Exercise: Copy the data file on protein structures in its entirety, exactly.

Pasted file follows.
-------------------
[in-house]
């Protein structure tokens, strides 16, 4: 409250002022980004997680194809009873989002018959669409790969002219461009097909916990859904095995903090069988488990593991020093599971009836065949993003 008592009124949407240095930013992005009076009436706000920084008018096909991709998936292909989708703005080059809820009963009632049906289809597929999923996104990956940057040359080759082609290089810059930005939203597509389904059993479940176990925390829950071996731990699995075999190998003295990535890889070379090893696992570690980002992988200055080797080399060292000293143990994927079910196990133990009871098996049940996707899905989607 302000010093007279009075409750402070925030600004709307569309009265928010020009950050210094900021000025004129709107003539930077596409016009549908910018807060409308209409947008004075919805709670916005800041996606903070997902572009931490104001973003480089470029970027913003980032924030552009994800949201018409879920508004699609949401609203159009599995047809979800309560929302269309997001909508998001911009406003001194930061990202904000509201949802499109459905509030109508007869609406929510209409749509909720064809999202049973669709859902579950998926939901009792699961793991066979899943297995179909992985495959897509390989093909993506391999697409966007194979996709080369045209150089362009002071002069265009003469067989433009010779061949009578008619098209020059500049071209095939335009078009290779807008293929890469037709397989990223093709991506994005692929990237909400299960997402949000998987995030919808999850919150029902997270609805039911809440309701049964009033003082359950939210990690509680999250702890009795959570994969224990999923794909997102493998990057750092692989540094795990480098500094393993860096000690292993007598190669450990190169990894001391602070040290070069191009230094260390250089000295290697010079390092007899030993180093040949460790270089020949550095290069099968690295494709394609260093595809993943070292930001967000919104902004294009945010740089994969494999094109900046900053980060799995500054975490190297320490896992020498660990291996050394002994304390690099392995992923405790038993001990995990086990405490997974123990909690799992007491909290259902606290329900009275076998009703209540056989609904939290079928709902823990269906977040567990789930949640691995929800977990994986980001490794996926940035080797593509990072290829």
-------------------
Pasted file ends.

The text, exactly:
[in-house]
């Protein structure tokens, strides 16, 4: 409250002022980004997680194809009873989002018959669409790969002219461009097909916990859904095995903090069988488990593991020093599971009836065949993003 008592009124949407240095930013992005009076009436706000920084008018096909991709998936292909989708703005080059809820009963009632049906289809597929999923996104990956940057040359080759082609290089810059930005939203597509389904059993479940176990925390829950071996731990699995075999190998003295990535890889070379090893696992570690980002992988200055080797080399060292000293143990994927079910196990133990009871098996049940996707899905989607 302000010093007279009075409750402070925030600004709307569309009265928010020009950050210094900021000025004129709107003539930077596409016009549908910018807060409308209409947008004075919805709670916005800041996606903070997902572009931490104001973003480089470029970027913003980032924030552009994800949201018409879920508004699609949401609203159009599995047809979800309560929302269309997001909508998001911009406003001194930061990202904000509201949802499109459905509030109508007869609406929510209409749509909720064809999202049973669709859902579950998926939901009792699961793991066979899943297995179909992985495959897509390989093909993506391999697409966007194979996709080369045209150089362009002071002069265009003469067989433009010779061949009578008619098209020059500049071209095939335009078009290779807008293929890469037709397989990223093709991506994005692929990237909400299960997402949000998987995030919808999850919150029902997270609805039911809440309701049964009033003082359950939210990690509680999250702890009795959570994969224990999923794909997102493998990057750092692989540094795990480098500094393993860096000690292993007598190669450990190169990894001391602070040290070069191009230094260390250089000295290697010079390092007899030993180093040949460790270089020949550095290069099968690295494709394609260093595809993943070292930001967000919104902004294009945010740089994969494999094109900046900053980060799995500054975490190297320490896992020498660990291996050394002994304390690099392995992923405790038993001990995990086990405490997974123990909690799992007491909290259902606290329900009275076998009703209540056989609904939290079928709902823990269906977040567990789930949640691995929800977990994986980001490794996926940035080797593509990072290829």